For SNP array studies, genomic DNA was extracted from CD19 positively selected PBMCs using the QIAamp blood kit (Qiagen, Hilden, Germany) following the manufacturer's instructions. Array experiments were performed according to the standard protocol for Affymetrix GeneChip Mapping 50 K arrays (Affymetrix). Briefly, a 250 ng sample of DNA was digested with XbaI, ligated to adaptors, amplified by PCR, fragmented with DNAse I, and biotin-labeled. The labeled samples were hybridized to the Affymetrix 50 K SNP XbaI mapping array (Affymetrix Inc., Santa Clara, CA) followed by washing, staining and scanning.

The acquired signal data was normalized with the dChip [18] program, using model-based expression, perfect match (PM)-only background subtraction and quantiles as probe-selection method. The normalized signal was then used as raw copy number per SNP and further analyzed by the GLAD algorithm [19] included in the GenePattern [20] suite, which segmented the data and assigned aggregated copy numbers to segments. A segment was defined as aberrant if its copy number was below 1.7 (loss) or above 2.3 (gain). The resulting list of aberrant regions was in addition filtered for regions consisting of more than 10 SNPs to exclude regions resulting from random noise in the copy number signal.

Statistical analysis

Comparisons of clinical and biological parameters between subgroups were carried out using the Mann-Whitney-U test for continuous variables and Fisher's exact test for categorical data. Correlation between CRY1 delta CT and percentage of promoter methylation was tested using Spearman correlation. The Wilcoxon test for paired samples was used to compare CRY1 delta CT analysed in B and T cells from ND. Survival analysis was carried out with the Kaplan-Meier method and differences in treatment free survival between risk groups were tested with the log-rank test. All analyses were performed using R statistical software version 2.10.1 (R Development Core Team, Vienna, Austria, http://www.r-project.org) and GraphPad Prism Version 5.04 (GraphPad Software).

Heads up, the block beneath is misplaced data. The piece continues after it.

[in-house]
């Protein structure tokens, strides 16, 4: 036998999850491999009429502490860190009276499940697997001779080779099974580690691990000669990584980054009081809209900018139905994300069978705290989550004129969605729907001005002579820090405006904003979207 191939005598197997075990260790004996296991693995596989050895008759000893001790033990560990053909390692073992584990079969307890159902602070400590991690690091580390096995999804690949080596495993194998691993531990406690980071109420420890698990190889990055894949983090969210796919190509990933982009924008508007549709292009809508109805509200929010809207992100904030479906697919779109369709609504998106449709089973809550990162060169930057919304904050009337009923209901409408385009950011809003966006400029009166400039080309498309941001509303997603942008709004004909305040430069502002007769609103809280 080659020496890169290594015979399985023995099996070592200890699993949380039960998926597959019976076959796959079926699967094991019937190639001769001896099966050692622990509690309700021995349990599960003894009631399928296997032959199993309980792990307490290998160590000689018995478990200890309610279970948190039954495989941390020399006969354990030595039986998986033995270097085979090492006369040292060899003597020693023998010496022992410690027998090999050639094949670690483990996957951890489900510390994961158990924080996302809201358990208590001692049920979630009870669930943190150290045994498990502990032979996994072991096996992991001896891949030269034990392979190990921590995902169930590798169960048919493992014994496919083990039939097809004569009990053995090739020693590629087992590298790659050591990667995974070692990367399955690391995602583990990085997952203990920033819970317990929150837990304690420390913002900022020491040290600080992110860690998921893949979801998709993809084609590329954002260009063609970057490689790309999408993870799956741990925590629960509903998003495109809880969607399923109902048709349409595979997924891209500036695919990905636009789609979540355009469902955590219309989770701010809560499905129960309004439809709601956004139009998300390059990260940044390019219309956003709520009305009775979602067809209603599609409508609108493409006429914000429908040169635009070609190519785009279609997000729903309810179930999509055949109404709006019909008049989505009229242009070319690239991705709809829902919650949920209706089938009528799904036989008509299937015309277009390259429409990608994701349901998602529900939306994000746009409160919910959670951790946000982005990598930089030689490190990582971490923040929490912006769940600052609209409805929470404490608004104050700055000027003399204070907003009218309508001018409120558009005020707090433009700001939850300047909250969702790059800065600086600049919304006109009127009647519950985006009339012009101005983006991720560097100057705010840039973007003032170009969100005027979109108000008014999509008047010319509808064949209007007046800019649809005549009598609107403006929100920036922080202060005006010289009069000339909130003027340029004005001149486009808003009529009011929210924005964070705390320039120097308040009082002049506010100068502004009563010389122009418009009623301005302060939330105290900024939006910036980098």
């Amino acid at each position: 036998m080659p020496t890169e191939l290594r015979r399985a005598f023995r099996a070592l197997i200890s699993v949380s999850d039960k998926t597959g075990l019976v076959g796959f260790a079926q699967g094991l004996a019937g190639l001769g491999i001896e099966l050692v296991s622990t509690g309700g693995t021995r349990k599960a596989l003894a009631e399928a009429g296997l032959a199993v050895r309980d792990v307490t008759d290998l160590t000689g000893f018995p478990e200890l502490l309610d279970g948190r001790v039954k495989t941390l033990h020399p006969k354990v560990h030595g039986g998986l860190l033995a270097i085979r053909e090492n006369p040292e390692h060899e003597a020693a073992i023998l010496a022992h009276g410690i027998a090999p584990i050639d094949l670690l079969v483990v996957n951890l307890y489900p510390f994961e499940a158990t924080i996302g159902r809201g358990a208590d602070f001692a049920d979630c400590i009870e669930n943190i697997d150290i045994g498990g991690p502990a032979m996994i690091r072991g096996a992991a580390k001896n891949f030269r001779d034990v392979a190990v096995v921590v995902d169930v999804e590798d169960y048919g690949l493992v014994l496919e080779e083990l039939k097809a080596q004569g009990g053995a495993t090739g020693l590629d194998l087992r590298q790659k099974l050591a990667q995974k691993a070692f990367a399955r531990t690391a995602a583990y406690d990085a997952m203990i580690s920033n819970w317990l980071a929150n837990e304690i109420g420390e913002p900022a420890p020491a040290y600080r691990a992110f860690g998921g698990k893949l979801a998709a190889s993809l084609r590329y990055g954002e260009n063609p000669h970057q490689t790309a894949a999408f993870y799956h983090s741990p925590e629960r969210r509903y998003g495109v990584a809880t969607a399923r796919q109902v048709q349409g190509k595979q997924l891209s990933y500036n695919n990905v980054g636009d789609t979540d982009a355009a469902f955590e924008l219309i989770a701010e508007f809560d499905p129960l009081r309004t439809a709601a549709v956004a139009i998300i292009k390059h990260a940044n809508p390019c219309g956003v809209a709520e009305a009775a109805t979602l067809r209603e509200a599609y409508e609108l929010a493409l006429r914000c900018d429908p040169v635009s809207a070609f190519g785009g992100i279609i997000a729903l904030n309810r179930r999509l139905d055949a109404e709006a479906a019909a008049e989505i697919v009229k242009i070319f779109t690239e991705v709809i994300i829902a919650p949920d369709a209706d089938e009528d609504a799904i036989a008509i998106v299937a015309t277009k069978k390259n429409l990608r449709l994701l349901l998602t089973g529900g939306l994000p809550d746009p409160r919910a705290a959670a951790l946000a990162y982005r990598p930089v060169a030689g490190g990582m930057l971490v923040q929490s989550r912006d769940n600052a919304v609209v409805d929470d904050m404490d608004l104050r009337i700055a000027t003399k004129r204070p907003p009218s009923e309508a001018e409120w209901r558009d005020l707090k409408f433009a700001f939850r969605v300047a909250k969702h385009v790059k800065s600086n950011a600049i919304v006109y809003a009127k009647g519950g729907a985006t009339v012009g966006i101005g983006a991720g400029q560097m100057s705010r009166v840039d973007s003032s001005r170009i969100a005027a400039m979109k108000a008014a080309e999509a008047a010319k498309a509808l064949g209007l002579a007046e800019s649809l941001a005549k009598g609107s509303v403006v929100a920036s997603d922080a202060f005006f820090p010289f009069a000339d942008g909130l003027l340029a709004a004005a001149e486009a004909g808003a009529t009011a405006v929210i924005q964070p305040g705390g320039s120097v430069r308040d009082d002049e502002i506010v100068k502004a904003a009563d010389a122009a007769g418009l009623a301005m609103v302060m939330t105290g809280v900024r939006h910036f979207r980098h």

Results

Analysis of CRY1 expression in normal donor derived vs. CLL PBMC

We measured the mRNA expression of the circadian gene CRY1 in peripheral blood mononuclear cells (PBMC) containing more than 80% CD19+CD5+ leukemic B cells as determined by multiparameter flow cytometry in a cohort of 76 CLL patients (Table 1). In line with our previously published work [8], [9] we observed significantly higher CRY1 mRNA levels in high-risk(HR) patients defined by the expression of CD38 and/or unmutated IgVH genes as compared to their CD38 negative and/or IgVH mutated low risk (LR) counterparts (Figure 1A, 1B). We could also confirm the prognostic value of CRY1 expression in CLL by comparing the clinical outcome of CLL patients with high vs. low CRY1 expression using the median ΔCt value as a cut-off. Significant differences in treatment free survival (TFS) were observed between the two groups (Figure S2). Of note, comparative analysis with PBMC derived from age matched normal blood donors revealed that these expression differences can be attributed to an under-expression of CRY1 in LR CLL cases rather than over-expression in the HR group (Figure 1A, 1B). As the cellular composition of normal PBMC and PBMC isolated from CLL patients is known to vastly differ with regard to the content of B and T cells we compared mRNA expression levels of CRY1 in immunomagnetically purified CD19+ B cells and CD3+ T cells from normal donors (Figure S3). CRY1 expression was very similar in these normal lymphocyte subsets suggesting that under-expression in LR CLL samples relative to ND controls reflected true down-regulation of the gene in the leukemic cells rather than differences in the cellular composition of the PBMC samples.

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Figure 1. Expression of CRY1 in CLL subgroups and normal donors.

CRY1 mRNA expression in normal donors (ND, n = 35) in comparison to CLL samples from prognostic subgroups defined by CD38 expression (A, CD38+ samples, n = 36 vs. CD38− samples, n = 39) and IgVH mutational status (B, IgVH unmutated/V3-21, UM/V3-21, n = 23 vs. IgVH mutated, M, n = 18). mRNA levels are relative to GAPDH. Data are presented in a box-and-whisker format: the difference of the 25th and 75th percentile form the box (interquartile range, IQR), with the median marked as a line; the whiskers go down to the smallest value and up to the largest values. The Mann-Whitney U-test was used to compute p-values for pairwise comparisons.

http://dx.doi.org/10.1371/journal.pone.0034347.g001

Dysregulation of CRY1 in CLL cannot be explained by chromosomal aberrations